I Put On Makeup Without A Mirror For A Week To Find Out If Mirrors Really Do Bring Out Our Inner Critics
How many times a day do you look in the mirror, including flipping the camera on your phone and peeping at yourself in windows, spoons and other reflective surfaces? Five times a day? More than 10? In many ways, the mirror is the life-saving instrument we use to ensure we're still okay from a superficial perspective. It's what alerts us that we've got lipstick on our teeth or that the part in our hair needs some sprucing. The mirror can highlight everything that's beautiful about our appearance, but it also has a way of magnifying our flaws when we stand in front of it asking questions for too long. Beyond the the question of whether or not you can embrace your flaws, could you live without a mirror? How would we do our makeup? Personally, I wanted to find out what it would be like to go a week without using a mirror to put on my makeup.
This experiment started as a fun way to see what kind of a hot mess I'd look like if I had to put on my makeup everyday without the mirror to guide me, but it turned into a surprisingly eye-opening exercise that made me realize just how much I obsess over the small flaws I notice in my reflection. For seven days sans mirror, I tried seven different makeup looks using different beauty supplies each day. In addition to uncovering a serious eyelash curler phobia I thought I had overcome by now, I realized that the little flaws we nitpick seem a lot less devastating when you take the mirror away.
I wanted to start Day 1 with something easy. Aside from touching up my lip gloss or applying some tinted moisturizer, I've never put on makeup without a mirror in front of me. I'm not that girl who can braid her hair or apply eyeliner without staring at herself in the mirror and neurotically overanalyzing every step. Prior to this experiment, I didn't realize just how many mirrors I have around the house. It felt weird purposely avoiding seeing my reflection to put on my face, and it was actually quite challenging finding somewhere to hide from myself. I ended up setting up my makeshift vanity on an ottoman in my living room.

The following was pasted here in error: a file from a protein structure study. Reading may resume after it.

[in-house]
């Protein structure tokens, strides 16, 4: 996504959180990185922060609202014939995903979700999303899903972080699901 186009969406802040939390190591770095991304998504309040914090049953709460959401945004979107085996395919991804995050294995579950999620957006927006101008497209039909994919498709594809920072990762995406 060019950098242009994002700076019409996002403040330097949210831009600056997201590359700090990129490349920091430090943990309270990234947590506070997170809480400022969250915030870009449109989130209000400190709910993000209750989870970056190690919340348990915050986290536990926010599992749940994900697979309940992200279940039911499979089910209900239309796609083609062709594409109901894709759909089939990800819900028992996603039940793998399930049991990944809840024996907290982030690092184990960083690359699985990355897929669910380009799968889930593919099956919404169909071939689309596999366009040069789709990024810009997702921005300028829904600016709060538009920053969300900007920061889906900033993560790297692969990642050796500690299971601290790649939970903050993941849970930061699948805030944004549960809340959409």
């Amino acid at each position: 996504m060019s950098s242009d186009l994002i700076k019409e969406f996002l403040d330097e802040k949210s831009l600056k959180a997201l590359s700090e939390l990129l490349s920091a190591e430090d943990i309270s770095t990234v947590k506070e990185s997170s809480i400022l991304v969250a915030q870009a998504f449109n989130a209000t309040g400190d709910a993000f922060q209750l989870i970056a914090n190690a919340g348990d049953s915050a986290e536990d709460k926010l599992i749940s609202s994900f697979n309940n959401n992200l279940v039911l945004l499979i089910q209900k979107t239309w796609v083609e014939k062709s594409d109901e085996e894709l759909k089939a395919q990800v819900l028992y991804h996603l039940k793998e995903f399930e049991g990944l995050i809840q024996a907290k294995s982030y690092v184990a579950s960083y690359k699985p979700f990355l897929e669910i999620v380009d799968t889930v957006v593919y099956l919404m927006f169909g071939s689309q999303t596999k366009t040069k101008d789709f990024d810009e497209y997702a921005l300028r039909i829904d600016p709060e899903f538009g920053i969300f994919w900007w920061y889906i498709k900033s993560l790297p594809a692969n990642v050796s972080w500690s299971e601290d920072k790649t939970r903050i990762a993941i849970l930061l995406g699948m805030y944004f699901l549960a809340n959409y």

The process was strange, like I was putting makeup on for the very first time again. It felt a bit like having amnesia; I had to relearn how to correctly use my makeup brushes without the aid of the mirror to guide my hand. Even with all the same tools at my disposal that I've been using for years, applying my makeup completely blind was a lot different without the aid of my compact. Is it bad that I have no idea where my eyelids begin or end? Is that something a normal person should know?
When I finally saw what I looked like, I noticed several imperfections: My eyeshadow hadn't been blended well near the outer corner of my eye, my eyeliner wasn't as close to my lash line as it usually is, and my blush was a bit overdone. Despite those little flaws, I was proud of myself. I applied everything without a mirror, and I didn't look completely terrible.
On Day 2, I still felt like I was getting the hang of mirror-less makeup application, but I wanted to add the challenge of curling my eyelashes. This was probably the scariest part of this experiment, and it would probably crack the top 30 list of my Most Terrifying Things I've Attempted In Life. I think we're all generally prepared for the possibility of pinching when we curl our lashes, but when there's a whole mirror in front of you, you have your entire face to look at to distract you. You also feel like you're in control of those lash pincers of doom. When there's no mirror, all you see is this metal clamp coming straight for your eyeball, and it feels a lot like that sense of impending doom you have at the eye doctor waiting for the dreaded glaucoma test.